HH: And just a little tall grass stuff, Senator. Does that begin in the House, then the House would take a bunch of things, or…
JK: No, it would probably begin in the Senate. I think the House wants to see that the Senate can pass it before they walk the plank. And so it would probably start in the Senate.
HH: And you would…would the Senate leadership be committed to giving the American people as much time as possible to understand what’s happening, thus using delay?
JK: No. Do you think that they would suddenly change stripes? The only good news here is that the reconciliation process itself requires a certain amount of procedural time, during which a lot of this will come out. But there are ways they can shortcut some of that, too. There is only technically, I think it’s 50 hours of debate, that is required, and then there is an automatic vote. So that’s why you don’t have the 60 votes for cloture to stop debate. Debate is automatically cut off, and then there is a majority vote. However, as I recall it, there are an unlimited number of amendments, so we could offer a lot of amendments. The problem is you could just vote on those amendments seriatim, so that if you have 300 amendments, let’s say, you just keep taking vote after vote for, you know, 48 hours or however long it takes to march through all the votes.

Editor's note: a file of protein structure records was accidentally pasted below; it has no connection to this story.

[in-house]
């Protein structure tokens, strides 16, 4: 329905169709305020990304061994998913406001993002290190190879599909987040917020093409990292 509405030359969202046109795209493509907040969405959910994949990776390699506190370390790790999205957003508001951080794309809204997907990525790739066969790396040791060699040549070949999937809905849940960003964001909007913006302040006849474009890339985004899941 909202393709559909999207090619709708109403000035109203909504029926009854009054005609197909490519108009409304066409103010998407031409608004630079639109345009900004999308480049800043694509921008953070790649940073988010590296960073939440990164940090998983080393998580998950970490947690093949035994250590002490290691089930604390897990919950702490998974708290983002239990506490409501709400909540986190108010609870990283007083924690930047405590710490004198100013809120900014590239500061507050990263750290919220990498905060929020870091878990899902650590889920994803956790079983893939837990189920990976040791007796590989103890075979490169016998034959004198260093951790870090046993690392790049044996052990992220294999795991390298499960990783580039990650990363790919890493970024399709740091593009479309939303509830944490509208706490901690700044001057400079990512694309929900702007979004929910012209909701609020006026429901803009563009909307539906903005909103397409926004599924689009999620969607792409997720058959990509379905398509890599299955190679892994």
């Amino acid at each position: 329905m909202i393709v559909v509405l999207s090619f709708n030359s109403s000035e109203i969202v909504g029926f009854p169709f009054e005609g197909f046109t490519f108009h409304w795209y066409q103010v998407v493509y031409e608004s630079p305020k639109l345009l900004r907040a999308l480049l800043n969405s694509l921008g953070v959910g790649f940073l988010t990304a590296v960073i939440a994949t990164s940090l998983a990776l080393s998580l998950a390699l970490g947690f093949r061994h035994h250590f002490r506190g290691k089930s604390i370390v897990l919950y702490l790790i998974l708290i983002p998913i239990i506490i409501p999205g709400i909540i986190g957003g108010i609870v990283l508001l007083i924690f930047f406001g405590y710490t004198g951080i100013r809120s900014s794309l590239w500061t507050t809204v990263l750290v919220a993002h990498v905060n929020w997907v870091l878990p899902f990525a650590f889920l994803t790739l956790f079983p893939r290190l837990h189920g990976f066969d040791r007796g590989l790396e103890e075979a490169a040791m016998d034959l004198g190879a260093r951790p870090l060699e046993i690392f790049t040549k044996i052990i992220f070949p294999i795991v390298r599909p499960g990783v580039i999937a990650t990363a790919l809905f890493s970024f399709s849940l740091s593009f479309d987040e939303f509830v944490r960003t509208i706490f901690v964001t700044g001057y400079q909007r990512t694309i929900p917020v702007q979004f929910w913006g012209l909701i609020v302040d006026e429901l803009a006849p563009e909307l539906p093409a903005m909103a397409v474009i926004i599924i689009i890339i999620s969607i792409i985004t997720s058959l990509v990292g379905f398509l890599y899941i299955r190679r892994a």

HH: Wow, this is going to be fascinating. When will we get a good sense of timing and calendar, and all the rest of this, Senator Kyl?
JK: It will, it’s really unclear. It has to go back to committee. Will it be just the Budget Committee, or will it be the Finance Committee, too? How long will it be in Committee? And then how does it come out to the floor? All of those things remain to be seen. It would not be a quick process, so you’ll see this begin to unfold. But the real question is the one that you asked. When will we know the real details of the legislation? And that’s something that I can’t answer at this point.
HH: Senator Jon Kyl, we’ll talk to you frequently throughout the spring. And please keep fighting the good fight for us, Senator.
JK: Thank you, Hugh.
End of interview.